Why The Next Recession Will Be Ruthless For Stocks

Maybe the outcome this time around will be different. But given the historical pattern over the past two decades, my bet remains that the Fed will end up losing this war once again.

Why? Let’s begin with the qualitative, which is that war is not won by bypassing the pain and sacrifice necessary to prevail. And until policymakers finally decide that they are ready to win the war and replace the monetary cotton candy with a steady diet of spinach, we are likely to continue in these monetary induced boom and bust cycles.

Now let’s get to the quantitative. What enabled the Fed to rescue the stock market after the last two lost wars? Because they entered financial markets firing all monetary guns for an extended period of time lasting two to three years in order to get the markets stabilized and moving higher again. But let’s assume whatever bubble of the many that exist today finally bursts and sends stocks sustainably lower despite all of the best efforts and jawboning by the U.S. Federal Reserve and their global cohorts. From exactly what arsenal are they going to fire from to turn the stock market around so quickly this next time around?

Will it be lowering interest rates by several percentage points? No, because interest rates are already effectively still at zero in the U.S. and negative in much of the developed world outside of the U.S. And the temptation to go further into negative interest rate territory is unlikely, for not only has it not lifted stock price in any measurable way, evidence is growing by the day that it simply does not work and is causing more harm than good.
Will it be launching into yet another round of aggressive quantitative easing? Perhaps, but what is the justification for putting our global fiat currency system that is still a baby at only less than half of a century old at even greater peril than it already is for returning to a program that simply has not worked in generating sustained economic growth over the past seven years? With that said, I still wouldn’t put it past the Fed to go back to this well, but it stands to question what the marginal benefit to stock prices would be at the end of the day. Lest we forget the experience that Japan (NYSEARCA:EWJ) had with quantitative easing from March 2001 to March 2006 when the Bank of Japan increased its balance sheet by more than seven-fold, with the lion share of the increases taking place during the first three years of the program.

How Much Stock Should You Have in Your Retirement Accounts?

bear-market--My Comments: This question has been asked every years for the almost 30 years that I’ve called myself a financial professional. Unfortunately, there is no best answer. Human nature, in the form of doubts, confidence, expectations, past experience, impatience, timing and fear, all conspire to force our hand when attempting to make intelligent decisions. Good luck!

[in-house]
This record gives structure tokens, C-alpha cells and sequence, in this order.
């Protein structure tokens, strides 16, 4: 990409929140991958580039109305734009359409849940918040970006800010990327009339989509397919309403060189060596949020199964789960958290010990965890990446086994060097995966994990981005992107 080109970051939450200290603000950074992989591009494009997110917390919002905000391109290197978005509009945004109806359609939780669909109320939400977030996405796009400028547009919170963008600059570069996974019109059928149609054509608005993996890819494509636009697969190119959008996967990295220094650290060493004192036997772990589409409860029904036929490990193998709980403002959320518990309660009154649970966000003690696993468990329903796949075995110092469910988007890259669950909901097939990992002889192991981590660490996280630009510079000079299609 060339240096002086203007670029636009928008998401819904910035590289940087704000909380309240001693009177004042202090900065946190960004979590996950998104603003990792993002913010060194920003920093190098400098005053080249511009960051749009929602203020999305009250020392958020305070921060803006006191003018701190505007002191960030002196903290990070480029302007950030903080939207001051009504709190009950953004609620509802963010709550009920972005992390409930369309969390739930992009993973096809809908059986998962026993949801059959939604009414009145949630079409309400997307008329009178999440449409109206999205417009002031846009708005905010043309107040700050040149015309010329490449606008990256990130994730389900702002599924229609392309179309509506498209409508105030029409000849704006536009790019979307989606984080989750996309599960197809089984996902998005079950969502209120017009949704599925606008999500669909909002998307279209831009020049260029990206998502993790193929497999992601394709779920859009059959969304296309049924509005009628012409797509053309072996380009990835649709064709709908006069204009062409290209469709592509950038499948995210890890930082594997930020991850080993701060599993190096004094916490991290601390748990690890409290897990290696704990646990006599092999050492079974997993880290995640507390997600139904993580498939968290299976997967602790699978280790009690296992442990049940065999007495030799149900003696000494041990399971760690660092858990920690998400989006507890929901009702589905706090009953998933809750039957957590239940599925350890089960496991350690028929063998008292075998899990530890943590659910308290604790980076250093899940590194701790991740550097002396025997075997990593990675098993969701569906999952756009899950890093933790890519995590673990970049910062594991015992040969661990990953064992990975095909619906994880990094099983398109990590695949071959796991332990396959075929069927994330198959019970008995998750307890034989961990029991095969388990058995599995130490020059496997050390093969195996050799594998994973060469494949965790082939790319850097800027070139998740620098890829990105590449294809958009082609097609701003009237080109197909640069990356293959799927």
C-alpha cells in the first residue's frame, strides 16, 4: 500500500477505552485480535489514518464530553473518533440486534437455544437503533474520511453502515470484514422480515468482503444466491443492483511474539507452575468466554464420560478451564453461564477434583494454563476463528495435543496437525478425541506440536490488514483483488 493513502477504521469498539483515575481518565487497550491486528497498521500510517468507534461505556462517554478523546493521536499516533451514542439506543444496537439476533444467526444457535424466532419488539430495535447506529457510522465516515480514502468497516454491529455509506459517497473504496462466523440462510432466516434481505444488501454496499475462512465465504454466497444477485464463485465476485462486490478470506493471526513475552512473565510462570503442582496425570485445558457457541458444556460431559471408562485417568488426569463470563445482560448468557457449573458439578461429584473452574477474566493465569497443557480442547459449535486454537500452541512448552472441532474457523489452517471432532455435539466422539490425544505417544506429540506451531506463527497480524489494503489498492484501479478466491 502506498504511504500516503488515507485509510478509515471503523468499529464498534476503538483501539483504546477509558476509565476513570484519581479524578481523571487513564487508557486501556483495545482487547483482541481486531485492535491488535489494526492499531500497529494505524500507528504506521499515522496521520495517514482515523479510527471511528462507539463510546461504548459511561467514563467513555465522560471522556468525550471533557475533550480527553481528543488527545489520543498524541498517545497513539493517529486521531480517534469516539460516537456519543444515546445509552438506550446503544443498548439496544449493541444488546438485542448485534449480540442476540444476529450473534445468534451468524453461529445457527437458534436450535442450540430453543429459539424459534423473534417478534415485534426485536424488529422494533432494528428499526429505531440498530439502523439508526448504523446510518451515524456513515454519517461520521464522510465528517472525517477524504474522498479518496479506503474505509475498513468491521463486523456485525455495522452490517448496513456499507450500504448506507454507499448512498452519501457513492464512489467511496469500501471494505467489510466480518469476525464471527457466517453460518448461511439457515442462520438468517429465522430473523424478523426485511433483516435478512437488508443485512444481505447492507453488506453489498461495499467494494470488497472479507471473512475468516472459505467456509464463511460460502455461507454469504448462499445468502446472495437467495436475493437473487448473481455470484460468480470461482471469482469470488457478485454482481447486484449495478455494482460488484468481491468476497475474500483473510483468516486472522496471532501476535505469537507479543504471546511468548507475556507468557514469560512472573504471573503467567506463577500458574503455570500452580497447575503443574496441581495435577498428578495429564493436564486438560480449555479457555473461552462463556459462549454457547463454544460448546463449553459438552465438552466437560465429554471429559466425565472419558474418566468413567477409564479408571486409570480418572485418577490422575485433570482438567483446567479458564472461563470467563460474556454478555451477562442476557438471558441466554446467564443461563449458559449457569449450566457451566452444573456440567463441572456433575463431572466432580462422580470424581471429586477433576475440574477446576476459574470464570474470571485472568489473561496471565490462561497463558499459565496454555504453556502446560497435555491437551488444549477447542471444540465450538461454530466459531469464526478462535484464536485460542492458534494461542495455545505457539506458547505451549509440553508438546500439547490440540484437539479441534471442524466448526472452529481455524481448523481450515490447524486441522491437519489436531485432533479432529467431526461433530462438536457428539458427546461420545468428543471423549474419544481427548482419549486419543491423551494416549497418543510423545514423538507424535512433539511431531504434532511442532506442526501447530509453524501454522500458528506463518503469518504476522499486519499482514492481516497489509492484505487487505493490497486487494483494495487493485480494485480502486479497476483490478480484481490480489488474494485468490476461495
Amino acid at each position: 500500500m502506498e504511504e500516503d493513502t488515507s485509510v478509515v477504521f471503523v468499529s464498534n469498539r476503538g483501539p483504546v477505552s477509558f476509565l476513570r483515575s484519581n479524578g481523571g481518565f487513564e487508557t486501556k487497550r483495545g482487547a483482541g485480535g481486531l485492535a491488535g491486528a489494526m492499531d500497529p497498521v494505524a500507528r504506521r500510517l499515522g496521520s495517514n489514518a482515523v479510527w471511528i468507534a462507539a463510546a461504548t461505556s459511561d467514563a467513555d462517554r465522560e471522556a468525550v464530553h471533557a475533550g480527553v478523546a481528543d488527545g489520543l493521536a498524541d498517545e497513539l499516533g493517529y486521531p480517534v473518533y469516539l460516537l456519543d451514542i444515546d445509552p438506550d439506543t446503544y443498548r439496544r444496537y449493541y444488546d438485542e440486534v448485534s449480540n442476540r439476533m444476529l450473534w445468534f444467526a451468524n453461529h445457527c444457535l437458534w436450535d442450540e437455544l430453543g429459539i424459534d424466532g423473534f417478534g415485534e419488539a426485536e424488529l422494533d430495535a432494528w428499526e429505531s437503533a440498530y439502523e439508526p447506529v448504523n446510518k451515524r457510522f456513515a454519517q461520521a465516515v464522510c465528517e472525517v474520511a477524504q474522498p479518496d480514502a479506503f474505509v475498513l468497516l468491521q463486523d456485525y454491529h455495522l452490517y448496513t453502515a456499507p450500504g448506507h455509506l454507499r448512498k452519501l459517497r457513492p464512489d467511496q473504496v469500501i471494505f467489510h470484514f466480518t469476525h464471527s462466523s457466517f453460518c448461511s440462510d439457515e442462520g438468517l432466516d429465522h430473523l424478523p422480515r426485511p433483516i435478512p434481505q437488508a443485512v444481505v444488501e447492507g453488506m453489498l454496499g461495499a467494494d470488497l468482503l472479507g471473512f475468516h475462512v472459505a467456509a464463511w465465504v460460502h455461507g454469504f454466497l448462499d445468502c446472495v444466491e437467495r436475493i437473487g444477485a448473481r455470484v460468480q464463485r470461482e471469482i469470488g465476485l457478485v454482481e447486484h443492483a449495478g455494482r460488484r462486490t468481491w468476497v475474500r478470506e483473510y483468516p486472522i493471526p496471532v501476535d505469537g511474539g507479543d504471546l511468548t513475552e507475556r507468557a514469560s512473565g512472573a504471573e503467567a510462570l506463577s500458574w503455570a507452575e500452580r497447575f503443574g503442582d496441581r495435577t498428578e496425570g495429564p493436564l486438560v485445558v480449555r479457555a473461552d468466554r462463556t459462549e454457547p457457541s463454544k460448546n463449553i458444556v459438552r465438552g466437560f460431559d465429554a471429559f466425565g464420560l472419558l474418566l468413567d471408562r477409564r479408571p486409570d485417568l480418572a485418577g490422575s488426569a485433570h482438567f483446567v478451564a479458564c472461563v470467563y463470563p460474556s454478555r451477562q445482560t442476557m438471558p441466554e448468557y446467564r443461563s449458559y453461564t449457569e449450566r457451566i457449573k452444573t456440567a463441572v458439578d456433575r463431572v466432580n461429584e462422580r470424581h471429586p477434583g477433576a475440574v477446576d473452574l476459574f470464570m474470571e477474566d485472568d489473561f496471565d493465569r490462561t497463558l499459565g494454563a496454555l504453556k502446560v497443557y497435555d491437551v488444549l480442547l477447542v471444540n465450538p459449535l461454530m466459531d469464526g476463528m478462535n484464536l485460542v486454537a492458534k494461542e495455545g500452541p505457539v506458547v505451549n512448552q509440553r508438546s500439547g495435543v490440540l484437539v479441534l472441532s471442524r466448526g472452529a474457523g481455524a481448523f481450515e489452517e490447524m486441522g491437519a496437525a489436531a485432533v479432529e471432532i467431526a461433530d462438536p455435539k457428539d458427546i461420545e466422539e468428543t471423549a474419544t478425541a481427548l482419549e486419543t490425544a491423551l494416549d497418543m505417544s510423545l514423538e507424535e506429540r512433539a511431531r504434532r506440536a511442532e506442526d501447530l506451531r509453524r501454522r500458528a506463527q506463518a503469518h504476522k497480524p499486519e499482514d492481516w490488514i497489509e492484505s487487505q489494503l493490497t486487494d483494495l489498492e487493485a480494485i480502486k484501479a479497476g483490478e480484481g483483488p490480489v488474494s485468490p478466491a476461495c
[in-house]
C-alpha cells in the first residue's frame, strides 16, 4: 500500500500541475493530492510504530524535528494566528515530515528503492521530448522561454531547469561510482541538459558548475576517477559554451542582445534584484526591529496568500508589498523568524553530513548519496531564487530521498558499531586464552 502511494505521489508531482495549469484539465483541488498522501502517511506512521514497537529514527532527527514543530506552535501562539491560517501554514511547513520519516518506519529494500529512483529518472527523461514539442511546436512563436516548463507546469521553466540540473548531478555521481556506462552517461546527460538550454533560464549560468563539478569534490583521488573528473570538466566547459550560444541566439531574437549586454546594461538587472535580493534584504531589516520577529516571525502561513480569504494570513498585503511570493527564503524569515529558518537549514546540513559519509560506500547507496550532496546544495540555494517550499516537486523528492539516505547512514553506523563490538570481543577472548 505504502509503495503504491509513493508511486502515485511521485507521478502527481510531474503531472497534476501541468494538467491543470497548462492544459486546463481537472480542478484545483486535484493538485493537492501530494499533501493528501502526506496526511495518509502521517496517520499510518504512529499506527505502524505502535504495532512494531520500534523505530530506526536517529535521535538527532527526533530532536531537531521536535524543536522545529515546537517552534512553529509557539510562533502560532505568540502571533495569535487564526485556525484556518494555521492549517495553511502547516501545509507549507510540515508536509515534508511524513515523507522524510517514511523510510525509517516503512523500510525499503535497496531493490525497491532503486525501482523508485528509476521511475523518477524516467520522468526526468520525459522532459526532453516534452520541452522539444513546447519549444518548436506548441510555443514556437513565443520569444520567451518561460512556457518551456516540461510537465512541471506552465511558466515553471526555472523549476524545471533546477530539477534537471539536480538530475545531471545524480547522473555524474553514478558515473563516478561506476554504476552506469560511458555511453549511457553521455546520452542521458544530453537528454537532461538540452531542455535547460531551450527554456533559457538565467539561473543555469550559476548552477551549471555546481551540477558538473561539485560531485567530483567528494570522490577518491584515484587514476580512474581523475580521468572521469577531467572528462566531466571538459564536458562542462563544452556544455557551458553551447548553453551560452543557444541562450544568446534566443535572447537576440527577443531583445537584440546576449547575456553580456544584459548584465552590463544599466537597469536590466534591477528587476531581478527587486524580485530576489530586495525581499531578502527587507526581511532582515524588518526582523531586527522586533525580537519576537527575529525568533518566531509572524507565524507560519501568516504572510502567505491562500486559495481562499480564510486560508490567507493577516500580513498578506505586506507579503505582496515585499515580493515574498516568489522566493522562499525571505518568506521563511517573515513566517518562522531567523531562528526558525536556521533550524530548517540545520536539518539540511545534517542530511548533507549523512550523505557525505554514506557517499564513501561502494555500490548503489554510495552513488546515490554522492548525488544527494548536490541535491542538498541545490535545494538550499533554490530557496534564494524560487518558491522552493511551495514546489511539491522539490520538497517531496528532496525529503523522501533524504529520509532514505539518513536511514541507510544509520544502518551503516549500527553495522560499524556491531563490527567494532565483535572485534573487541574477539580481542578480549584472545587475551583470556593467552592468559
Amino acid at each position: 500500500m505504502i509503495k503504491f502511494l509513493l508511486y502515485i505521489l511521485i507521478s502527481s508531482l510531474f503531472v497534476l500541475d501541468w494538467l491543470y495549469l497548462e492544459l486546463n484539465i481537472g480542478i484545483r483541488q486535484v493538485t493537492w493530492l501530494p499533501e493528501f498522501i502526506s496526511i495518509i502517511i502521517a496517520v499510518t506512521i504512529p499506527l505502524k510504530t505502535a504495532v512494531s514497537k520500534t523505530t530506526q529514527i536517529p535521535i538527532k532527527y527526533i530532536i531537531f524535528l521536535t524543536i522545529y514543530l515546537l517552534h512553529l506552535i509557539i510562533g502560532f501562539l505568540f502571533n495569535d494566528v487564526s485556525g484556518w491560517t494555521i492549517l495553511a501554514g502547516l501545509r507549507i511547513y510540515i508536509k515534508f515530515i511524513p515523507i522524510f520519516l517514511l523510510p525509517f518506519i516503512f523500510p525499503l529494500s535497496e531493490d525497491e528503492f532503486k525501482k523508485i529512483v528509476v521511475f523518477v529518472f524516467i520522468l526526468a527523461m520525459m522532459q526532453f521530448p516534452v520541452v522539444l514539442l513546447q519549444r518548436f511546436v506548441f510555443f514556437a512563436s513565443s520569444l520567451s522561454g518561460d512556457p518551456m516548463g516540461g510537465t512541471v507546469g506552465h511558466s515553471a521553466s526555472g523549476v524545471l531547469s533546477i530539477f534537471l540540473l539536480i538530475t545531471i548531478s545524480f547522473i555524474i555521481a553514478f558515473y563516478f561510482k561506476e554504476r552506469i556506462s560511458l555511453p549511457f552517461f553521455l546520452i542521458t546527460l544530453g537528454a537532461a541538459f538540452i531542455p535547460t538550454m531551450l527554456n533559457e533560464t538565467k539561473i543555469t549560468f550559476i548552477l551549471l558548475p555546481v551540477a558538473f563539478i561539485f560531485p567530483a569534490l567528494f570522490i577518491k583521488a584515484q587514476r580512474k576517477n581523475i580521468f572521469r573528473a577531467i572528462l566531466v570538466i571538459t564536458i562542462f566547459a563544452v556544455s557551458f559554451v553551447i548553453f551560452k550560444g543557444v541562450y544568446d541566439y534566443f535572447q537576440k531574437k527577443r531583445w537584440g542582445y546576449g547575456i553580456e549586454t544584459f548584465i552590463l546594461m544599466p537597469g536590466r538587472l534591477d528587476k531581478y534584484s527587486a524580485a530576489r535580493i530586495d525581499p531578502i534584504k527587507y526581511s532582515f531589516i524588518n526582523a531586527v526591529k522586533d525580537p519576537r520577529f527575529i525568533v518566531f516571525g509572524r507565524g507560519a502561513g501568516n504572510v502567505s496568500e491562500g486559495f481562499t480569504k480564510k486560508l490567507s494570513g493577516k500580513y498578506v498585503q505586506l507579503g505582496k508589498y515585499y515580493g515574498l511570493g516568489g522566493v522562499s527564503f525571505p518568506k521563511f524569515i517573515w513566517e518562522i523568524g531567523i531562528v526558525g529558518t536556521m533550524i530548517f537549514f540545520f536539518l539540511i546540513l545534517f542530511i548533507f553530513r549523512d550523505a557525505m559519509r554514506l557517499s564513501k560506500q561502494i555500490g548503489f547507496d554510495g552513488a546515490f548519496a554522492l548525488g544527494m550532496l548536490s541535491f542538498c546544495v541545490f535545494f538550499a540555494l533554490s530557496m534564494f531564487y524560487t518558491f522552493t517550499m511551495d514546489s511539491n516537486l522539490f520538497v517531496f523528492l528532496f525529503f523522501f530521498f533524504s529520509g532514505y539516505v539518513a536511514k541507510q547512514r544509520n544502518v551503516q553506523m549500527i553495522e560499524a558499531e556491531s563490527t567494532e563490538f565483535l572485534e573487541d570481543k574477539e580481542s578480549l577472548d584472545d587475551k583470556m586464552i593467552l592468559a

May 7, 2016 – Jane Hodges – MarketWatch

It has been seven years since the start of this bull market for stocks in the U.S. Is it time for investors to adjust the equity allocations in their retirement portfolios?

Many financial advisers say yes. But that is where the consensus seems to end. Some believe that investors should start to reduce the amount of money they have in stocks. Others, however, argue for sustaining the stock allocation. What they do have in common is that they believe it is time to tinker with the models, while weighing different reasons to move the stock needle up or down.

There is no universal prescription for equity allocation, of course. Much depends on a portfolio’s size, an investor’s age and how soon he or she wishes to retire. Expectations for annual stock returns have ratcheted back since the stock market recovery began in 2009, with many financial planners modeling for annual returns in the 4% or 5% range, down from as much as twice that before the 2008-09 recession.

Meanwhile, the reduced outlook for equities still exceeds expected returns for other asset classes. But for many, all of the volatility of late makes the near-term risk/reward proposition for stocks less appealing.

“Returns expectations have ratcheted down, but the expectation of short-term volatility in the market continues,” says Christine Benz, director of personal finance at fund researchers Morningstar Inc. MORN, -0.04%

Other factors affect allocation decisions, too, such as whether an investor’s portfolio has been rebalanced along the way, or whether it has passively wandered into an inappropriate asset mix for the person’s risk tolerance or goals.

Benz notes than an investor with $10,000 invested in a 50% stock, 50% bond-related portfolio in 2009 would have seen—if the portfolio were left unchecked—a transition to a 70% stock and 30% bond allocation by the end of 2015.

The good news? The investor’s money would have grown substantially. The bad news? So would the risk exposure.

Here is a look at four percentages of stock allocation for an investor to consider, and the types of investors that might want to consider each of the levels. (To see all four examples, click the palm trees below)